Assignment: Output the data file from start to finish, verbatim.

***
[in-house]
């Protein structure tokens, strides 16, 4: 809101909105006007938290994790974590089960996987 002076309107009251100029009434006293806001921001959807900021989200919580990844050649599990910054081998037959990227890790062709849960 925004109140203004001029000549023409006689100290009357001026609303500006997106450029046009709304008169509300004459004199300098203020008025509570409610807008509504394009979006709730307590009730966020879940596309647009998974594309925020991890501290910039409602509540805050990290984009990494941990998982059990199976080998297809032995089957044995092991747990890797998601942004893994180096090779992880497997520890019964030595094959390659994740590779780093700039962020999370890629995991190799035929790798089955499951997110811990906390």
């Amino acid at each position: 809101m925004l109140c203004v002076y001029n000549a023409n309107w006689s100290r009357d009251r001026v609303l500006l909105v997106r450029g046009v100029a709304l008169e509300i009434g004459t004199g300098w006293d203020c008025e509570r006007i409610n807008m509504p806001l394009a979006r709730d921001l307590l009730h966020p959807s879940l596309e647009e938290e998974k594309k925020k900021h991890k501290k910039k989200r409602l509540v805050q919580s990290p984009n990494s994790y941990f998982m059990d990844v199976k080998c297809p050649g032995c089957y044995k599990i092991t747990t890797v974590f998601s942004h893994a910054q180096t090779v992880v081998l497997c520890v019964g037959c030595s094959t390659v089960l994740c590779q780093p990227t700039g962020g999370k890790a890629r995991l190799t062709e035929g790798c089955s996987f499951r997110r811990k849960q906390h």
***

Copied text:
[in-house]
């Protein structure tokens, strides 16, 4: 809101909105006007938290994790974590089960996987 002076309107009251100029009434006293806001921001959807900021989200919580990844050649599990910054081998037959990227890790062709849960 925004109140203004001029000549023409006689100290009357001026609303500006997106450029046009709304008169509300004459004199300098203020008025509570409610807008509504394009979006709730307590009730966020879940596309647009998974594309925020991890501290910039409602509540805050990290984009990494941990998982059990199976080998297809032995089957044995092991747990890797998601942004893994180096090779992880497997520890019964030595094959390659994740590779780093700039962020999370890629995991190799035929790798089955499951997110811990906390």
């Amino acid at each position: 809101m925004l109140c203004v002076y001029n000549a023409n309107w006689s100290r009357d009251r001026v609303l500006l909105v997106r450029g046009v100029a709304l008169e509300i009434g004459t004199g300098w006293d203020c008025e509570r006007i409610n807008m509504p806001l394009a979006r709730d921001l307590l009730h966020p959807s879940l596309e647009e938290e998974k594309k925020k900021h991890k501290k910039k989200r409602l509540v805050q919580s990290p984009n990494s994790y941990f998982m059990d990844v199976k080998c297809p050649g032995c089957y044995k599990i092991t747990t890797v974590f998601s942004h893994a910054q180096t090779v992880v081998l497997c520890v019964g037959c030595s094959t390659v089960l994740c590779q780093p990227t700039g962020g999370k890790a890629r995991l190799t062709e035929g790798c089955s996987f499951r997110r811990k849960q906390h």